Misguided Policy: Following venture capital into clean technology

The Solyndra debacle raises significant questions about how to best pursue a clean tech revolution. As I argued before, most of these questions will go ignored in the scramble for political advantage but several others are raising the same questions (E.G., Real Solyndra Scandal).  A good post by Bruce Krasting actually brings testimony from an engineer with Solyndra that makes the company look very much like any other venture-capital backed business—consuming cash as fast as possible to grow as quickly as possible to meet a rapidly closing window of opportunity.

In particular, the Department of Energy’s recent loan guarantee program, through which Solyndra received its loan guarantees. has backstopped roughly $2 billion to venture-capital backed clean tech startups with the honorable motive of fostering a clean tech revolution. In a search for means to foster a clean tech revolution, the Obama Administration made venture capital a cornerstone of its energy policy. Yet, despite venture capital’s leading role in clean technology this past decade, we don’t really know when it works well and, as importantly, when it doesn’t.

Last spring, my colleague Martin Kenney and I completed a research paper that looked at the boundary conditions underlying venture capital’s success and its appropriateness in pursuing a clean tech revolution: “Misguided Policy: Following Venture Capital into Clean Technology.”  The paper looked directly at the funding of Solyndra, Tesla, and other new ventures. It is forthcoming in California Management Review but, given the circumstance, wanted to introduce it here.

Download Hargadon Kenney 2011 CMR Misguided Policy Following Venture Capital 110726

Clean Tech, Federal Policy, and the lure of innovation

The effort to mitigate climate change by reducing global carbon emissions is a technological and economic challenge beyond anything we’ve experienced before. Most of the options, however, require significant regulatory restrictions and, hence, extremely difficult political choices.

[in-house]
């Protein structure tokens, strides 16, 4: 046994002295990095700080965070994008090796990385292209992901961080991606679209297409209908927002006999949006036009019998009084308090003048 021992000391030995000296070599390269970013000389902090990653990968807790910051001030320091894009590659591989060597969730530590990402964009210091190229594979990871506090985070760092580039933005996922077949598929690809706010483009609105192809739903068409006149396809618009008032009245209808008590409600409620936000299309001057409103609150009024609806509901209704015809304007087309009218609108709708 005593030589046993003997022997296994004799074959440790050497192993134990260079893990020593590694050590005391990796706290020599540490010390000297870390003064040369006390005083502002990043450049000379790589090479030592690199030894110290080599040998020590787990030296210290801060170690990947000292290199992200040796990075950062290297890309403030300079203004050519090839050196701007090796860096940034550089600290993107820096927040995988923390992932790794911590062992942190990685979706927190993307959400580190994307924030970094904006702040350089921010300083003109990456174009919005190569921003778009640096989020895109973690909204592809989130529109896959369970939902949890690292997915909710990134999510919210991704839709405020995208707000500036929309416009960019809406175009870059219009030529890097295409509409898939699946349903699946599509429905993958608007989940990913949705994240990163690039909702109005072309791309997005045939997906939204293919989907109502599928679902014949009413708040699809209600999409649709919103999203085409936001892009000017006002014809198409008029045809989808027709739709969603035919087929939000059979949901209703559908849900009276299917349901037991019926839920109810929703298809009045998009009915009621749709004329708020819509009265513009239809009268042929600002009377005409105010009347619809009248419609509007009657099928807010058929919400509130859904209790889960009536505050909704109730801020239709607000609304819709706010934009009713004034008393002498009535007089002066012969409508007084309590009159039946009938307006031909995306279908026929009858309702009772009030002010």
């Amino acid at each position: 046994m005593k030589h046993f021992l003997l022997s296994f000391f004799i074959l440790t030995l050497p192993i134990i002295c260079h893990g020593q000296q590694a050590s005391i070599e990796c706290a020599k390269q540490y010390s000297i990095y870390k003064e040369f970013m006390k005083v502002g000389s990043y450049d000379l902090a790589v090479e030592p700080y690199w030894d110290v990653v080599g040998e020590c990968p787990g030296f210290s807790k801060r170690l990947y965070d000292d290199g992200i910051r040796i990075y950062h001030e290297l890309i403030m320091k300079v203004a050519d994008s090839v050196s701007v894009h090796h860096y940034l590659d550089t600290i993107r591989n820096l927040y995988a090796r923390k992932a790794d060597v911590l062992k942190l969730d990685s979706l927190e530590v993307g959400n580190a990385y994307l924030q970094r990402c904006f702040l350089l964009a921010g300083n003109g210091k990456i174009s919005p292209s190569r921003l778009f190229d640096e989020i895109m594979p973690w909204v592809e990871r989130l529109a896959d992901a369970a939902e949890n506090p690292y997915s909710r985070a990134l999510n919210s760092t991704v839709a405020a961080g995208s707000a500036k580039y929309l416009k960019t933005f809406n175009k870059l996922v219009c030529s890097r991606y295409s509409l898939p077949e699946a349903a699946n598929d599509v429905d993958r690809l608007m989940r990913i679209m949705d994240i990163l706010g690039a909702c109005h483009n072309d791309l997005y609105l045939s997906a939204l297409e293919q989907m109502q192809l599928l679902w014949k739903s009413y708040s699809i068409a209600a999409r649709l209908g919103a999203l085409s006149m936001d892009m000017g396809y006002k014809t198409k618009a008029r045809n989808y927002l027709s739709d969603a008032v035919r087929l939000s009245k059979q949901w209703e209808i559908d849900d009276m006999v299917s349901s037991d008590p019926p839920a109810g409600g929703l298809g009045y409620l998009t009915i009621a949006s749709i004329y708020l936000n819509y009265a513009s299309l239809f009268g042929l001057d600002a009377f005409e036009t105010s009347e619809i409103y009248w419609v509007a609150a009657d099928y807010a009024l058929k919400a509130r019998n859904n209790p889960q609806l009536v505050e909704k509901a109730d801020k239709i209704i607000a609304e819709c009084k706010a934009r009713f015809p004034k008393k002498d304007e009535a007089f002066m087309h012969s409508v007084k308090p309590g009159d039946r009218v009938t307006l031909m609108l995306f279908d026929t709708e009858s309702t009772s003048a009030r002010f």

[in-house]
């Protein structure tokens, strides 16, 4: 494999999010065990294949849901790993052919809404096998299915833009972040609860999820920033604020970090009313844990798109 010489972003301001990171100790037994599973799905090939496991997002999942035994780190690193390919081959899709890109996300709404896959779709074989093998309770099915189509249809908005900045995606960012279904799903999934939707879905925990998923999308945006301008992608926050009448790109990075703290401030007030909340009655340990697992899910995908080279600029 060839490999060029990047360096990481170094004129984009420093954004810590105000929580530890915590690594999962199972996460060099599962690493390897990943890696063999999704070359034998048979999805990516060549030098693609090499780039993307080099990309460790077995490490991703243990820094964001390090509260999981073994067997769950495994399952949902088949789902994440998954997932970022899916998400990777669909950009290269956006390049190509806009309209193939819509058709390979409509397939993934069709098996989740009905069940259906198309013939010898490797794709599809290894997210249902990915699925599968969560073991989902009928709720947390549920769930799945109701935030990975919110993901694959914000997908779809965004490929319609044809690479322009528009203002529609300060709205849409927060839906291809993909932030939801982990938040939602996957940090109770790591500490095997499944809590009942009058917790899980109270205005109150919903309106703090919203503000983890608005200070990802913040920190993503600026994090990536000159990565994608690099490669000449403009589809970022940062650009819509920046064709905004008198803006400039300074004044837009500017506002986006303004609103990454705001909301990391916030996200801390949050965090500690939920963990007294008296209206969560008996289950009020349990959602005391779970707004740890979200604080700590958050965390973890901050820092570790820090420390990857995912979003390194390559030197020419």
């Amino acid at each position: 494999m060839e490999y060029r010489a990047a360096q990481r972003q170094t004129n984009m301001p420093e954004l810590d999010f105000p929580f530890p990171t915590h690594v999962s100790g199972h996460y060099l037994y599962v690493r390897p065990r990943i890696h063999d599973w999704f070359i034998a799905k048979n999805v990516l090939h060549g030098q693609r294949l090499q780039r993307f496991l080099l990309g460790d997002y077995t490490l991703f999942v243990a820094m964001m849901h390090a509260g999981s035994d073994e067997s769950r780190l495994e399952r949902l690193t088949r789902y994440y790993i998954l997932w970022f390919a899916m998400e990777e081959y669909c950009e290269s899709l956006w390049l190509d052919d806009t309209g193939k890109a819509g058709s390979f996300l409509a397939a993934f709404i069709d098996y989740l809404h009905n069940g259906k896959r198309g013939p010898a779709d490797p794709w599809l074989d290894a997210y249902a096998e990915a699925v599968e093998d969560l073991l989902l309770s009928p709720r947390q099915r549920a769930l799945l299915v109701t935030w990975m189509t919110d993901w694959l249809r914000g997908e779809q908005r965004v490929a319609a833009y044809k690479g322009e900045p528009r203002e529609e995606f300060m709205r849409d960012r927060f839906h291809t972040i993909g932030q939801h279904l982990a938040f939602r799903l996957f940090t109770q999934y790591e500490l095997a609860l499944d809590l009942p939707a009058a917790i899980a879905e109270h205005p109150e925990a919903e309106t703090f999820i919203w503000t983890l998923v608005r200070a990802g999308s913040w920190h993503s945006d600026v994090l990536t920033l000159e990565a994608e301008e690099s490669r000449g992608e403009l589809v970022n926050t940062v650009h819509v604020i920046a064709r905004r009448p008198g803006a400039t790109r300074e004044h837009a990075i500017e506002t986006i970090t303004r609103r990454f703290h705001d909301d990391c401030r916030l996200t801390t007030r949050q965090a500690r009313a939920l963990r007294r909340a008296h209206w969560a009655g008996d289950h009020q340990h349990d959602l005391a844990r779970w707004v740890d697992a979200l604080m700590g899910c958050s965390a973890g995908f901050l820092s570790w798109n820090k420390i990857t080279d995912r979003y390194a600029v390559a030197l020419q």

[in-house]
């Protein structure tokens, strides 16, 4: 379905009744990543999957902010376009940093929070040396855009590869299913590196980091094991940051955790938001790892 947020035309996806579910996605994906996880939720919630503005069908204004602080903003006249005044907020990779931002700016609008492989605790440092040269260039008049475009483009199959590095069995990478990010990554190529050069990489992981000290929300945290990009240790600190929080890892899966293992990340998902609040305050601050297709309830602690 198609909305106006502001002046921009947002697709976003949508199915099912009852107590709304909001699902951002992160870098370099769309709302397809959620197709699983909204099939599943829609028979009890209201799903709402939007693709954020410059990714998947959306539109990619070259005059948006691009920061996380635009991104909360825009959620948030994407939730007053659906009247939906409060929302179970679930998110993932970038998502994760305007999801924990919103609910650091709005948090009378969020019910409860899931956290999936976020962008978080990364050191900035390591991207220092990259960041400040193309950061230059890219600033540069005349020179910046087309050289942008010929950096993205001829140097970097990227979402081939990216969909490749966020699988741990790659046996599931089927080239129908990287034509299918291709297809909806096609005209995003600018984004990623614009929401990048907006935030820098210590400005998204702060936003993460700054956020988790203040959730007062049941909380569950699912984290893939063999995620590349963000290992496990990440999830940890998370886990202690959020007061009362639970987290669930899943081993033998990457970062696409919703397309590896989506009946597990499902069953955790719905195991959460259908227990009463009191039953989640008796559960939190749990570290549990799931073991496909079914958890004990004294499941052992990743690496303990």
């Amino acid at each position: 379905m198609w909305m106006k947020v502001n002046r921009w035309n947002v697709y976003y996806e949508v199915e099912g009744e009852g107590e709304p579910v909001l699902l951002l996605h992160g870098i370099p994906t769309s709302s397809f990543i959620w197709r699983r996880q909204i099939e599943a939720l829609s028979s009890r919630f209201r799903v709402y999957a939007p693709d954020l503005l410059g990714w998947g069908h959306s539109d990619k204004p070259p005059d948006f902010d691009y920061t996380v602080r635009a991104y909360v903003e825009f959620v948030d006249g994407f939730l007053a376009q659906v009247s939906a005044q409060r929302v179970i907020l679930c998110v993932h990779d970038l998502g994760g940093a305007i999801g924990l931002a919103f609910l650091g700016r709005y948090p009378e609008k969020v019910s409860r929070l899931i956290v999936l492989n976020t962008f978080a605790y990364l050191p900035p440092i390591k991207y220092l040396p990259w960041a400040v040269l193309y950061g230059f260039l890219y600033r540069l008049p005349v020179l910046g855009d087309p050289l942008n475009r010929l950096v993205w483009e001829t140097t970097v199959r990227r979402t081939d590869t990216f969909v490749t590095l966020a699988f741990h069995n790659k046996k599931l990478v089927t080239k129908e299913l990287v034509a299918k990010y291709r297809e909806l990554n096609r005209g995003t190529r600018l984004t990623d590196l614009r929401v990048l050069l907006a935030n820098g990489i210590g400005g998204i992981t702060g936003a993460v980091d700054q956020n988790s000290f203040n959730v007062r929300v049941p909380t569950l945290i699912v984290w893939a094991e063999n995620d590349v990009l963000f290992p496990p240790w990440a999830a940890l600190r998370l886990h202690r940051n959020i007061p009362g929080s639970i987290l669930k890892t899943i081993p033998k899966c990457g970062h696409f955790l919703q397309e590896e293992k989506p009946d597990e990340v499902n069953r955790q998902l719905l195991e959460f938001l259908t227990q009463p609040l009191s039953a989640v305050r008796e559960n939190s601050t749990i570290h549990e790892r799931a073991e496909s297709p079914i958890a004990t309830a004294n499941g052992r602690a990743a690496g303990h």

The most alluring option is innovation. Since the 1950s, both parties have waved the promise of innovation at all varieties of social ills.  After all, such revolutions brought us the transistor, the personal computer, the Internet, the cellphone, google and youtube (the fact that we never asked for these is a post of a whole other color).  In the case of a clean technology revolution, nothing appears simpler than applying the same model that brought us those many splendors.

The late German economist, Joseph Schumpeter, described this particular process of innovation as opening new economic spaces. New economic spaces emerge when new technologies, new organizations, new legal and regulatory structures, and human and financial capital converge to create new opportunities for profitable economic activities.

Initial ventures—combinations of private capital, new technologies, and entrepreneurs—succeed, drawing others to follow in their wake. Recall the emergence of semiconductors in the 1960s, biotechnology in the 1970s, personal computers in the 1980s, Internet companies in the 1990s, and social media companies in the past decade.

In an attempt to ensure the success of a few early ventures, the DOE provided loan guarantees to a select few that already had the imprimatur of prominent venture capital backing.  The question is, what does this backing tell us about the likely success of a particular venture, let alone an entire economic space?
The value of venture capital